There were many members of the press there and remarkably, all of them wanted to know if we thought the significant outpouring of support was related to the anniversary of the 9-11 attacks. As gently as possible, we kept redirecting them back to SPC Dietrich and his family being the ONLY reason we were there and the amount of respect being shown from the local community.
As Ken and the Riders who accompanied SPC Dietrich from the funeral home to the church slowly rode through Mansfield, they were awestruck to see every school turned out to honor this young Hero. It was the first of many tears that the Patriot Guard would shed that day.
The memorial service included all of the heart rendering moments that most of them do, all of the songs about Soldiers not making it home, while images of SPC Dietrich were projected on large screens. Another unforgettable moment was when Kevin could be heard to exclaim, “That’s my daddy!” while pointing to a picture of Jesse holding him. At the conclusion of the service, Ken lined all the Riders up for the long trip to the burial site. The father’s MC, the Regulators, were well represented and placed in the position of honor, directly behind the coach.
Safety was stressed at every opportunity, but there was ONE reported mishap. Our brother TJ provided some entertainment early on for the Riders behind him. The way it was reported, his bike caught on the pavement in a corner, spun completely around, he decided to get off the merry-go-round at the half way point and the bike then righted itself and rode off without him. If anyone has a video of that, I’d LOVE to see it! As is the right of the Ride Captain, the three of us immediately concurred that TJ’s road name for the next 12 months will be, “Crash.” Fortunately, a torn shirt, a little road-rash and some hurt pride were the only damages.
There are no words to adequately describe what happened for the next three hours. EVERY town we passed through, there was a choreographed hand off between law enforcement agencies. There were so many businesses with every employee standing out on the roadway, hands over hearts, in acknowledgement of our passing. There were flags, posters and I’ll forever have the haunting image of a women kneeling on the side of the road, with her head bowed in prayer. Schools were turned out and people of all ages stood in silent tribute to SPC Dietrich.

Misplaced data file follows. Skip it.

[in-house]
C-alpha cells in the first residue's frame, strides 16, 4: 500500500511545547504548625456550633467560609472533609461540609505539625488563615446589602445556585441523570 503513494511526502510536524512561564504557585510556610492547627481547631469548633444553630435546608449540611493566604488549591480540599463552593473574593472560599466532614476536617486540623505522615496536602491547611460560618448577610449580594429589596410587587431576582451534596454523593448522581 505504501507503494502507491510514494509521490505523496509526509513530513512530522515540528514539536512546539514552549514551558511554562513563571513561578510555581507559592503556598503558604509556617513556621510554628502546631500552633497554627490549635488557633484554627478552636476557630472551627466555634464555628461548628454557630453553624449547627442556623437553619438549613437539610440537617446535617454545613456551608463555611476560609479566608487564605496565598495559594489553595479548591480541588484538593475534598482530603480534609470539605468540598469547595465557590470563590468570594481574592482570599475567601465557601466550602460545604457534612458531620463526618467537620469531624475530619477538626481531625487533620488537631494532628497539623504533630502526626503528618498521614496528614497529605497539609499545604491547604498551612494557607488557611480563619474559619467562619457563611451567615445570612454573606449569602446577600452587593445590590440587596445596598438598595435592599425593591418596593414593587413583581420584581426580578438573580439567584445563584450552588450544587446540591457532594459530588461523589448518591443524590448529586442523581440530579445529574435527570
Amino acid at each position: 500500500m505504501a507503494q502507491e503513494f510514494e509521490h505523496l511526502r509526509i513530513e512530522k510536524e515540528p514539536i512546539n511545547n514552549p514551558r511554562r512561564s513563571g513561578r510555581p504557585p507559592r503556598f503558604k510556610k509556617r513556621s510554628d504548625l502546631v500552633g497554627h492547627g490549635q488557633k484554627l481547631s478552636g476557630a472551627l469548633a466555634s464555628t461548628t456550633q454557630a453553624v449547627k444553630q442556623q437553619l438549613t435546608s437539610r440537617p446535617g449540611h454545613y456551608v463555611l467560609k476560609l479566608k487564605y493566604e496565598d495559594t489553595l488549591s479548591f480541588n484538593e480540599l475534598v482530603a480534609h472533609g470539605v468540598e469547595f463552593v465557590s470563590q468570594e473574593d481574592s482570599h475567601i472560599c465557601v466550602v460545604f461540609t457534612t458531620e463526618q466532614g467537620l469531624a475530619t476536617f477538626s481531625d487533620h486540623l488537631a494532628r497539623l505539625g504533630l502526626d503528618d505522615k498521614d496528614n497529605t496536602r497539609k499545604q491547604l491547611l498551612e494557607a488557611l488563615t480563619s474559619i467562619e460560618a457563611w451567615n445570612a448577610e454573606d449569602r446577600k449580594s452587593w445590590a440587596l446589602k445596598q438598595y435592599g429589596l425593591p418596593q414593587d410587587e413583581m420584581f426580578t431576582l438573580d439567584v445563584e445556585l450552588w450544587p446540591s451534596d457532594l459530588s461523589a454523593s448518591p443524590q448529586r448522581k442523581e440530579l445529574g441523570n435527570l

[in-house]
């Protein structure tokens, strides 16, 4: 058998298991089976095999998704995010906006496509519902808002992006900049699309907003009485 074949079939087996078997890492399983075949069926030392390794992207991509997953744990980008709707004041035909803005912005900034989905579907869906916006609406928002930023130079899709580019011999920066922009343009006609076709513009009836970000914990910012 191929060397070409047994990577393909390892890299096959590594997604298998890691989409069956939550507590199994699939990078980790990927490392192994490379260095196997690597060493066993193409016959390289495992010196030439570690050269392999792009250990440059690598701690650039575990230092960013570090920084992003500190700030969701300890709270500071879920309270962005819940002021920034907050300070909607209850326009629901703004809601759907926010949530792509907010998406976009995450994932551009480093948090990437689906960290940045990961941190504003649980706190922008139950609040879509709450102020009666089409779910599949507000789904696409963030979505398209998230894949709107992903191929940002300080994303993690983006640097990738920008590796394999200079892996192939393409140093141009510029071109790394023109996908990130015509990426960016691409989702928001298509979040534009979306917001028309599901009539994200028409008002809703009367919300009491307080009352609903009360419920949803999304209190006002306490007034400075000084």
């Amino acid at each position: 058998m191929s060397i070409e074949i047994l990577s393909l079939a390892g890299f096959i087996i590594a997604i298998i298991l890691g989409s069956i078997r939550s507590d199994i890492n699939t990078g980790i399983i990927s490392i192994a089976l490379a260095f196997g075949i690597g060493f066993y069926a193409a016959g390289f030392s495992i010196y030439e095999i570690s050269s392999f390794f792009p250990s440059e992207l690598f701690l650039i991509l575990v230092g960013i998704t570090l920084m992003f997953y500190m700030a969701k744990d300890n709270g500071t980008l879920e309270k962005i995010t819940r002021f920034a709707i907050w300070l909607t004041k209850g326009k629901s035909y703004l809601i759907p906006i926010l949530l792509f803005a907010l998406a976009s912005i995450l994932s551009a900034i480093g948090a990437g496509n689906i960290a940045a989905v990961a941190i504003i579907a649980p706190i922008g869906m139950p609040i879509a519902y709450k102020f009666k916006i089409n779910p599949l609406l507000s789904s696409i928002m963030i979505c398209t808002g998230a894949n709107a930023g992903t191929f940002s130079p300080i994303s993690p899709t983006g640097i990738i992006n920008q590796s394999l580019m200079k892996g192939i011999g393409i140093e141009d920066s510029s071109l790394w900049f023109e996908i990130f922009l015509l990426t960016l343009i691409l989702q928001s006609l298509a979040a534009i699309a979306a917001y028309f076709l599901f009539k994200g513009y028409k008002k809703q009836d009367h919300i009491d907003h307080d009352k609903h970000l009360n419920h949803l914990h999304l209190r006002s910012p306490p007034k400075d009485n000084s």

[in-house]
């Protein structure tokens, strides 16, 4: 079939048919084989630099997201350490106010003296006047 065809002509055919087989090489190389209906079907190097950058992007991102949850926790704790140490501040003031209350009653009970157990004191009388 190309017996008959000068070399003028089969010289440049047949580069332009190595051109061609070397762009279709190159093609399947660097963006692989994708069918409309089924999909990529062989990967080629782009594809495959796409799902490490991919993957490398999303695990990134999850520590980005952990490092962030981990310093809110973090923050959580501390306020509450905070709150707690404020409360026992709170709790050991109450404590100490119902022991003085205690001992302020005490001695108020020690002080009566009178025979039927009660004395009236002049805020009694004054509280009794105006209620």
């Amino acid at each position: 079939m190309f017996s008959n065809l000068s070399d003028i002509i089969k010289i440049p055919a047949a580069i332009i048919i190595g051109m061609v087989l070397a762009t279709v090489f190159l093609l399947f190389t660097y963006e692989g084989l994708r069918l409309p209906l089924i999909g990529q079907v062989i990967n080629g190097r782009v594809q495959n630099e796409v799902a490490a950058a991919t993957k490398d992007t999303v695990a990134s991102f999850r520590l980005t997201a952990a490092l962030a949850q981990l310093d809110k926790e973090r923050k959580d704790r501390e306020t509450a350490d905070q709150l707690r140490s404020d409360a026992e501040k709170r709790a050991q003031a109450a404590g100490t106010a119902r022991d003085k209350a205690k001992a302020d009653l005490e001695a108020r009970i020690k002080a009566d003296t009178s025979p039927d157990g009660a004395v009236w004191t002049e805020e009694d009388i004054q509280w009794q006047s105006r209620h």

SPC Dietrich was raised at the Diamond J Youth Ranch, just south of the small community of Gustine, TX. He had asked that should he not make it back, that he be buried there and at the family’s request, we took him home. John Watts and his wife had arrived ahead of us and had flags lining the long driveway. As we rode across the cattle guard, we were met by two young ladies, mounted on horseback with large American and Texas flags and we proceeded up from the entrance behind them. To our right, in between the flags John had drilled into the hard ground, were teen-aged girls and boys, mounted on horseback, standing in silent tribute to their Hero.
As we entered the Ranch, there was no doubt where we were going. A grave had been dug beneath one of the largest oak trees I’ve ever seen. Chairs had been set up in its shade and once everyone had gathered under its branches, a couple of hymns were sang, military honors rendered and it was suddenly over.